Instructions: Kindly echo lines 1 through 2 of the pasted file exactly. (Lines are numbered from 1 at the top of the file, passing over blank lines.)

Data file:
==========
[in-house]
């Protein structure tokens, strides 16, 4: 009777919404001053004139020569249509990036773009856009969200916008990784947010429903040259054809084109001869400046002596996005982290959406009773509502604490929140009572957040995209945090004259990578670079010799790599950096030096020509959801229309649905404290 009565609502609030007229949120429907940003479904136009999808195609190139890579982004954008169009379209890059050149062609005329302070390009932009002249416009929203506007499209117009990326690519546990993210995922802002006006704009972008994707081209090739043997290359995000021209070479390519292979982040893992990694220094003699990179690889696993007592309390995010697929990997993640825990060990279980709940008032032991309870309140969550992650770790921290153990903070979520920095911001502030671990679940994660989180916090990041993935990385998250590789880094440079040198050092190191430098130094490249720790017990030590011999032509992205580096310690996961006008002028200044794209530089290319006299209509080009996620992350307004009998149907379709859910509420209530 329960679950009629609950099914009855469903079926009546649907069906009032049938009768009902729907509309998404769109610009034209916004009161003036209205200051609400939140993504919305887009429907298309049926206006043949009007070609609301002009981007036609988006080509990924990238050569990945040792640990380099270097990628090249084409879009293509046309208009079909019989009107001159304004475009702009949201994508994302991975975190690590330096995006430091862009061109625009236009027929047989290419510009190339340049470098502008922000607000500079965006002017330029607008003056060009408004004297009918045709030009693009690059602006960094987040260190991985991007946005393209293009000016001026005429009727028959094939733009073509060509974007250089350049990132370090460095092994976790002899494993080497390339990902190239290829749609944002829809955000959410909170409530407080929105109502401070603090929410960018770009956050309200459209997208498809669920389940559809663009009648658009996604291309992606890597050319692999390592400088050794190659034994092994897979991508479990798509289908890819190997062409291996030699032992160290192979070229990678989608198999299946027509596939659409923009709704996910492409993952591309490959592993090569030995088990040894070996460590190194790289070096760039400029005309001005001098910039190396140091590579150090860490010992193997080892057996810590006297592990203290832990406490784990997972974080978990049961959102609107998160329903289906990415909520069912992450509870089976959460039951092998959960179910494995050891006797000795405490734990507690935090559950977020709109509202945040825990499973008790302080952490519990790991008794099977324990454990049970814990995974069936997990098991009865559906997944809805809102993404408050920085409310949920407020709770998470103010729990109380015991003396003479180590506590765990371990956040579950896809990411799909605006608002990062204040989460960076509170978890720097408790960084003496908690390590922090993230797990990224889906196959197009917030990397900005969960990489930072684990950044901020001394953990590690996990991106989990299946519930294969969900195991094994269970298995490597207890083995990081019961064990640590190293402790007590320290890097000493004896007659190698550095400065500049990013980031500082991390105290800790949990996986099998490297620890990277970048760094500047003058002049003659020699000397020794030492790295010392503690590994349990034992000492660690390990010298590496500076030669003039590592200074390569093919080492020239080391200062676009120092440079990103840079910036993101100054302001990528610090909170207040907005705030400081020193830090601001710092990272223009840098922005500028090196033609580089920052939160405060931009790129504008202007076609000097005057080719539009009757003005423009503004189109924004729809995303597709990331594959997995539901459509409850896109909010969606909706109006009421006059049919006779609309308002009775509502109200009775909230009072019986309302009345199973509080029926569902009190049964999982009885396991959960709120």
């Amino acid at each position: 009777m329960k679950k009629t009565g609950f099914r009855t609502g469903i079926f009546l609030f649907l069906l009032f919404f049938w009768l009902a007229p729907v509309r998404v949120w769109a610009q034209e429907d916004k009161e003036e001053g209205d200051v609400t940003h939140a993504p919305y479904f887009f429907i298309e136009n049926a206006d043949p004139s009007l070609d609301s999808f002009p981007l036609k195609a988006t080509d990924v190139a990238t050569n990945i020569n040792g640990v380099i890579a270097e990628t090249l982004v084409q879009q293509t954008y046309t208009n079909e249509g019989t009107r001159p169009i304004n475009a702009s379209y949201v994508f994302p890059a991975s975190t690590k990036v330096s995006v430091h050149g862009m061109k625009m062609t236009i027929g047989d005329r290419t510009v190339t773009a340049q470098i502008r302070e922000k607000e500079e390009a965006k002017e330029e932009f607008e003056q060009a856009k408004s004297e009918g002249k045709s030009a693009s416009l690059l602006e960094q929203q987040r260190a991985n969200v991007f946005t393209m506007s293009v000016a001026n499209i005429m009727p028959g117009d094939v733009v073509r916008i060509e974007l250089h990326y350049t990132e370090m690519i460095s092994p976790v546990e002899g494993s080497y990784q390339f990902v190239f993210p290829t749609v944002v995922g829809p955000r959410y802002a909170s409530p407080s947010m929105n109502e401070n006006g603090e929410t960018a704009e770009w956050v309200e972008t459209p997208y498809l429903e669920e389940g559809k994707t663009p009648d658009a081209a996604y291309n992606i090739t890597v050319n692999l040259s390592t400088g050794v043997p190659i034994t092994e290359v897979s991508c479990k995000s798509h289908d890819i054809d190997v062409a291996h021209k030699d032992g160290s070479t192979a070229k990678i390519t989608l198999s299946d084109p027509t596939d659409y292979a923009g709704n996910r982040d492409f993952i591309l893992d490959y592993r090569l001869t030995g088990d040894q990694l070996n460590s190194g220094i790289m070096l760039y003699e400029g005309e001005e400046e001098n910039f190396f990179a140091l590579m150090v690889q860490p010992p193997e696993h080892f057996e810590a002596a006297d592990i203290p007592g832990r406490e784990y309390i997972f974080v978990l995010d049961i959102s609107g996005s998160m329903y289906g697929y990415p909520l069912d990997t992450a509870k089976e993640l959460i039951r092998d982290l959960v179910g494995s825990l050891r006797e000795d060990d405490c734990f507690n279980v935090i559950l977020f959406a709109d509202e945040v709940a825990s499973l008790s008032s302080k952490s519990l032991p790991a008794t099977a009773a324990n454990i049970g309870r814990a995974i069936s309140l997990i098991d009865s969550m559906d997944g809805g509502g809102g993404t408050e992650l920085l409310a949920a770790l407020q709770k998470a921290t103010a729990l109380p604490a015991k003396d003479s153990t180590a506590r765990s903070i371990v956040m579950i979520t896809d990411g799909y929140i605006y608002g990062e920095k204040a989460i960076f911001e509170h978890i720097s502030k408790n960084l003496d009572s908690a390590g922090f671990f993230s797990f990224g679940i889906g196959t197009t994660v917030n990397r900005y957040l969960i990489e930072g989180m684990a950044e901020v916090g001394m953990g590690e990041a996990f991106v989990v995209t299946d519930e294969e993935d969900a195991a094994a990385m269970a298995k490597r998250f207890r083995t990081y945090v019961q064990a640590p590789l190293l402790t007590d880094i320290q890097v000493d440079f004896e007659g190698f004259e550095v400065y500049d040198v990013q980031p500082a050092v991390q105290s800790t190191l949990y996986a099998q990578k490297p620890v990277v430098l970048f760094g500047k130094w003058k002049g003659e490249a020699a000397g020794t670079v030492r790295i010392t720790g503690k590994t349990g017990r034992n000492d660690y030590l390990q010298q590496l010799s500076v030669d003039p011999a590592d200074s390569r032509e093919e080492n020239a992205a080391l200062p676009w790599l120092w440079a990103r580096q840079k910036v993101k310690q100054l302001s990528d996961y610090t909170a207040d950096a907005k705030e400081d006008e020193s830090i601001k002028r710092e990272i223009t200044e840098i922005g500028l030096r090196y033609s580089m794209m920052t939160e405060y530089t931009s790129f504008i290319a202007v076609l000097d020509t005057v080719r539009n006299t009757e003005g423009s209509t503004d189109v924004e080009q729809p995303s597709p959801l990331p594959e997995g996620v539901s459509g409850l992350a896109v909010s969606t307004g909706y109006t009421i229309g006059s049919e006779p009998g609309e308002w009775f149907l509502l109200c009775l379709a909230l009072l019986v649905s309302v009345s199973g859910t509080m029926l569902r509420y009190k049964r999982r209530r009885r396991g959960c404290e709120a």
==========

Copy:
[in-house]
């Protein structure tokens, strides 16, 4: 009777919404001053004139020569249509990036773009856009969200916008990784947010429903040259054809084109001869400046002596996005982290959406009773509502604490929140009572957040995209945090004259990578670079010799790599950096030096020509959801229309649905404290 009565609502609030007229949120429907940003479904136009999808195609190139890579982004954008169009379209890059050149062609005329302070390009932009002249416009929203506007499209117009990326690519546990993210995922802002006006704009972008994707081209090739043997290359995000021209070479390519292979982040893992990694220094003699990179690889696993007592309390995010697929990997993640825990060990279980709940008032032991309870309140969550992650770790921290153990903070979520920095911001502030671990679940994660989180916090990041993935990385998250590789880094440079040198050092190191430098130094490249720790017990030590011999032509992205580096310690996961006008002028200044794209530089290319006299209509080009996620992350307004009998149907379709859910509420209530 329960679950009629609950099914009855469903079926009546649907069906009032049938009768009902729907509309998404769109610009034209916004009161003036209205200051609400939140993504919305887009429907298309049926206006043949009007070609609301002009981007036609988006080509990924990238050569990945040792640990380099270097990628090249084409879009293509046309208009079909019989009107001159304004475009702009949201994508994302991975975190690590330096995006430091862009061109625009236009027929047989290419510009190339340049470098502008922000607000500079965006002017330029607008003056060009408004004297009918045709030009693009690059602006960094987040260190991985991007946005393209293009000016001026005429009727028959094939733009073509060509974007250089350049990132370090460095092994976790002899494993080497390339990902190239290829749609944002829809955000959410909170409530407080929105109502401070603090929410960018770009956050309200459209997208498809669920389940559809663009009648658009996604291309992606890597050319692999390592400088050794190659034994092994897979991508479990798509289908890819190997062409291996030699032992160290192979070229990678989608198999299946027509596939659409923009709704996910492409993952591309490959592993090569030995088990040894070996460590190194790289070096760039400029005309001005001098910039190396140091590579150090860490010992193997080892057996810590006297592990203290832990406490784990997972974080978990049961959102609107998160329903289906990415909520069912992450509870089976959460039951092998959960179910494995050891006797000795405490734990507690935090559950977020709109509202945040825990499973008790302080952490519990790991008794099977324990454990049970814990995974069936997990098991009865559906997944809805809102993404408050920085409310949920407020709770998470103010729990109380015991003396003479180590506590765990371990956040579950896809990411799909605006608002990062204040989460960076509170978890720097408790960084003496908690390590922090993230797990990224889906196959197009917030990397900005969960990489930072684990950044901020001394953990590690996990991106989990299946519930294969969900195991094994269970298995490597207890083995990081019961064990640590190293402790007590320290890097000493004896007659190698550095400065500049990013980031500082991390105290800790949990996986099998490297620890990277970048760094500047003058002049003659020699000397020794030492790295010392503690590994349990034992000492660690390990010298590496500076030669003039590592200074390569093919080492020239080391200062676009120092440079990103840079910036993101100054302001990528610090909170207040907005705030400081020193830090601001710092990272223009840098922005500028090196033609580089920052939160405060931009790129504008202007076609000097005057080719539009009757003005423009503004189109924004729809995303597709990331594959997995539901459509409850896109909010969606909706109006009421006059049919006779609309308002009775509502109200009775909230009072019986309302009345199973509080029926569902009190049964999982009885396991959960709120």